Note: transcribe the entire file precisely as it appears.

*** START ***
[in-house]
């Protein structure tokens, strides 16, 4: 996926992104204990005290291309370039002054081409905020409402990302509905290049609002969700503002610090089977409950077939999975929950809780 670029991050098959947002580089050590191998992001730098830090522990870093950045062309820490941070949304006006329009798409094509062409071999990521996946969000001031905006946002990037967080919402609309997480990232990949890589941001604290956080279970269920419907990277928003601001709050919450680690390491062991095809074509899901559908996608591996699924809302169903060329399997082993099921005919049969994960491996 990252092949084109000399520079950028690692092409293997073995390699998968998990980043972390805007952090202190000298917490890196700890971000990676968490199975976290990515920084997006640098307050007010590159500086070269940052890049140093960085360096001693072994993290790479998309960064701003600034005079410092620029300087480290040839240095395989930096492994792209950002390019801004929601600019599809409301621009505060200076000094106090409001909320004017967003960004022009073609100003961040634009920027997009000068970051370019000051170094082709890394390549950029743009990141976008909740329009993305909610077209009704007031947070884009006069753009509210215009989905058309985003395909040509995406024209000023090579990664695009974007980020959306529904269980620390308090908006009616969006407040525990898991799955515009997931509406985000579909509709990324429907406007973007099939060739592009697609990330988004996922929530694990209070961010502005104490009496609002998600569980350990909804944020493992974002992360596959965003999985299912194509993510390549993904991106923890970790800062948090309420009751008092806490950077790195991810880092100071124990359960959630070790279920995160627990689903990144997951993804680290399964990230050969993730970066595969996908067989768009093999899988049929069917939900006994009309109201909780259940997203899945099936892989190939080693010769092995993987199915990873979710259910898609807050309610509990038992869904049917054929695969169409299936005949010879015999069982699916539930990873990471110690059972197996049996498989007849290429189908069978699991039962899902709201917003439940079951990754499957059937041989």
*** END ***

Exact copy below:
[in-house]
């Protein structure tokens, strides 16, 4: 996926992104204990005290291309370039002054081409905020409402990302509905290049609002969700503002610090089977409950077939999975929950809780 670029991050098959947002580089050590191998992001730098830090522990870093950045062309820490941070949304006006329009798409094509062409071999990521996946969000001031905006946002990037967080919402609309997480990232990949890589941001604290956080279970269920419907990277928003601001709050919450680690390491062991095809074509899901559908996608591996699924809302169903060329399997082993099921005919049969994960491996 990252092949084109000399520079950028690692092409293997073995390699998968998990980043972390805007952090202190000298917490890196700890971000990676968490199975976290990515920084997006640098307050007010590159500086070269940052890049140093960085360096001693072994993290790479998309960064701003600034005079410092620029300087480290040839240095395989930096492994792209950002390019801004929601600019599809409301621009505060200076000094106090409001909320004017967003960004022009073609100003961040634009920027997009000068970051370019000051170094082709890394390549950029743009990141976008909740329009993305909610077209009704007031947070884009006069753009509210215009989905058309985003395909040509995406024209000023090579990664695009974007980020959306529904269980620390308090908006009616969006407040525990898991799955515009997931509406985000579909509709990324429907406007973007099939060739592009697609990330988004996922929530694990209070961010502005104490009496609002998600569980350990909804944020493992974002992360596959965003999985299912194509993510390549993904991106923890970790800062948090309420009751008092806490950077790195991810880092100071124990359960959630070790279920995160627990689903990144997951993804680290399964990230050969993730970066595969996908067989768009093999899988049929069917939900006994009309109201909780259940997203899945099936892989190939080693010769092995993987199915990873979710259910898609807050309610509990038992869904049917054929695969169409299936005949010879015999069982699916539930990873990471110690059972197996049996498989007849290429189908069978699991039962899902709201917003439940079951990754499957059937041989």